Body Cameras Worn by Fort Lauderdale Police
As of December 2018, the Fort Lauderdale Police Department has required its officers to activate body cameras whenever they are interacting with members of the public. However, officers are given the discretion to tell the public whether or not their body cameras are in use. When the cameras are on, officers must keep the camera activated throughout the entire event and document the use of a body camera if used during an interview, interrogation, or statement. However, a police officer is required to keep their camera on when interacting with a suspect, no matter if the suspect asks for it to be turned off. Officers can also turn off their cameras when talking to other police officers, hiding what they are saying from being recorded.
Body Cameras Worn by Broward Sheriff's Office
The Broward Sheriff’s Office has also started wearing body cameras, with a policy similar to Fort Lauderdale. All cameras must be on while interacting with members of the public, but they can be turned off when necessary to make a member of the public feel more comfortable.
Body Cameras Worn by Coral Springs Police
The Coral Springs Police Department first tested wearing body cameras in 2013, with their primary purpose of recording DUI investigations. Due to the positive feedback by officers and the public, the department made body cameras a part of their uniform in 2016. The cameras are supposed to be on at all times, in order to increase transparency between an officer and whoever they are interacting with.
Body cameras are not mandated by the Palm Beach Sheriff’s Office, Plantation Police Department, Margate Police Department, or Davie Police Department.
The Basics of Body Worn Cameras Under Florida Law
When talking to or interacting with a police officer in full uniform, you should notice a tiny, flashing light coming from the center of their chest. This is a body camera — a wearable audio and photographic device that records a police officer’s every move. The purpose of body cameras is to capture what actually goes down when police are involved so that there is no guessing when the video is recalled and examined.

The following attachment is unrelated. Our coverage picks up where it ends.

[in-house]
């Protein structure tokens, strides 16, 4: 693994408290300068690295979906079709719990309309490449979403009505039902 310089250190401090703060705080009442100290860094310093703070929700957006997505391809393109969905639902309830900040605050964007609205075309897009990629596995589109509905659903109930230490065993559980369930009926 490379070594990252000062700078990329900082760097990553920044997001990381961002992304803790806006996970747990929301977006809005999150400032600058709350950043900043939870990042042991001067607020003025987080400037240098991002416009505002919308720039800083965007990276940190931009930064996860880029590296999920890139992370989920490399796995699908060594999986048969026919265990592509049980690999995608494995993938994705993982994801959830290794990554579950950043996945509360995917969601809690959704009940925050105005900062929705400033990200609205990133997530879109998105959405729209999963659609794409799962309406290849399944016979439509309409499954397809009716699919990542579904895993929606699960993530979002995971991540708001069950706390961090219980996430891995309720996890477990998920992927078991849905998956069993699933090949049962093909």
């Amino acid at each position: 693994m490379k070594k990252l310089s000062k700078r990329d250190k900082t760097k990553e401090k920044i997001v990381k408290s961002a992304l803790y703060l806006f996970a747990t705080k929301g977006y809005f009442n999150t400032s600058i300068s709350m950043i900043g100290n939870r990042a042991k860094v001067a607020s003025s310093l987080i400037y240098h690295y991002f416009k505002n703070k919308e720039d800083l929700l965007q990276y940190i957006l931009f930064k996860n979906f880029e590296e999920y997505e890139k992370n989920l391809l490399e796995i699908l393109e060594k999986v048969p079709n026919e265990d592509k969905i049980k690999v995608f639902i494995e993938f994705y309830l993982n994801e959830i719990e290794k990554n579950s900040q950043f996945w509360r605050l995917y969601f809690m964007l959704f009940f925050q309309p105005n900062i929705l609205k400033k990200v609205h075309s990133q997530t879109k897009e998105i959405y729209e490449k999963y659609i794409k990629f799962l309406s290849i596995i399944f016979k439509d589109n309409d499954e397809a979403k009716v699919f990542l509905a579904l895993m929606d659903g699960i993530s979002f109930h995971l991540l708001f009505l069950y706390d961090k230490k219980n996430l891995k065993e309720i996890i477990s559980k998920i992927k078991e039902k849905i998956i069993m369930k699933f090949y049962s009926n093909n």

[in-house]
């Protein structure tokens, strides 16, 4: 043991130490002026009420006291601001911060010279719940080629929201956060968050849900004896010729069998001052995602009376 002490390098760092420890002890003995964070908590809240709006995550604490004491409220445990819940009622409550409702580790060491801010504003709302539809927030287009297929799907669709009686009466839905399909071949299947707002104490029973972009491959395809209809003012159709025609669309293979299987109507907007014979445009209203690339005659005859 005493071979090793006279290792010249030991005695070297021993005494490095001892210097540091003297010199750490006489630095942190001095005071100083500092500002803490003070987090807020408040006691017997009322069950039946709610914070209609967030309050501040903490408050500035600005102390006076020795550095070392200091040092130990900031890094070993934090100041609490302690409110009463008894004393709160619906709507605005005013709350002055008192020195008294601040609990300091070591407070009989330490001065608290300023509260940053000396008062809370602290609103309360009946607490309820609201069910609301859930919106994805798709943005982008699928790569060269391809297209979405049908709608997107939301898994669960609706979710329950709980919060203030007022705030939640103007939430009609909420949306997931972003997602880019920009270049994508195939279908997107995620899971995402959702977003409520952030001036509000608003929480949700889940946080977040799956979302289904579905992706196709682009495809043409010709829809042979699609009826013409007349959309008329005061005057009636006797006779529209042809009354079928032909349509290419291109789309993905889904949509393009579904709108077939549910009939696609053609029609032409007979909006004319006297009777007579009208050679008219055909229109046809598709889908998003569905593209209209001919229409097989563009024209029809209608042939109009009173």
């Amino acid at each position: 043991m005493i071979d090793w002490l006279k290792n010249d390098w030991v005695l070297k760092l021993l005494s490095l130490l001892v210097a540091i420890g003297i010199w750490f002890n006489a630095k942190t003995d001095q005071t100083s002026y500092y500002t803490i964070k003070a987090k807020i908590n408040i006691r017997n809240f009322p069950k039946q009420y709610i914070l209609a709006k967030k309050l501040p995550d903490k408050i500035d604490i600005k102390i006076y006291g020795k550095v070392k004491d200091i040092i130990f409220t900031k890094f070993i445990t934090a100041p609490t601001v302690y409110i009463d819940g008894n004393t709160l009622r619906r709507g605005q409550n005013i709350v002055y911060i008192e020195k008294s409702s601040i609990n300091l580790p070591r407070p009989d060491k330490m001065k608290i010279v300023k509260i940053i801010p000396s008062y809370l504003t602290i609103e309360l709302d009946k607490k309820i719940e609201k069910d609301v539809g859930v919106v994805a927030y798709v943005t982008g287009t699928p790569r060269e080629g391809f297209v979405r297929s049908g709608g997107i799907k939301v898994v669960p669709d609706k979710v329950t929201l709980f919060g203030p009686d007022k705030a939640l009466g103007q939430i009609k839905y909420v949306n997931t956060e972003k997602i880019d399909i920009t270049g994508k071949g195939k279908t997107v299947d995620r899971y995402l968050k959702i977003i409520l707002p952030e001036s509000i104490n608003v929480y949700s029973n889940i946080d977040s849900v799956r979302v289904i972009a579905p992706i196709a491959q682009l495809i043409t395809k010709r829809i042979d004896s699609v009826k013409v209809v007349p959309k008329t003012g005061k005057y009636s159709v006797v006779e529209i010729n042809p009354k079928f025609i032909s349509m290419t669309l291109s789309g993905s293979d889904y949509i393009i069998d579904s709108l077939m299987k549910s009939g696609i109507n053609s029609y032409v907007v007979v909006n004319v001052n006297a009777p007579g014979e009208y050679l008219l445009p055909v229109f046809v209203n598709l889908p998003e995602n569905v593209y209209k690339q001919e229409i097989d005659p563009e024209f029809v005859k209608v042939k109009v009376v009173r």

While used as a means of documenting interactions between the police and the public, body cameras are not used to substitute an officer’s beliefs and perceptions from an event. A camera only captures the view from a particular person, and may not account for the entire situation and other participant's perspectives. However, police officers are allowed to review their body camera footage before making a decision regarding a case.
Most body cameras are attached to a police officer’s uniform by either a clip or velcro. This allows agencies to not order new uniforms when incorporating body cameras into their units but has lead to accidents with their cameras. There have been plenty of cases where an officer was chasing or fighting with a subject, causing their body camera to be ripped off of their chest. This leaves both the police officer and defendant with no evidence of the incident.
Florida law does not require law enforcement agencies to install body cameras within their units, but it does require those departments that have cameras to adhere to specific protocols and regulations. This includes proper training, correct maintenance, and careful storage of body cameras. Some law enforcement agencies choose to use body cameras as a safety net in regards to complaints about officer interactions. Other agencies, however, feel that body cameras make witnesses and members of the community uncomfortable, causing them to share less information with the police. Police officers are also supposed to wear their cameras anytime that they are on duty, in order to capture all events and interactions. Florida law also requires departments that use body cameras to follow the proper regulations on how to preserve and maintain footage within their department’s database.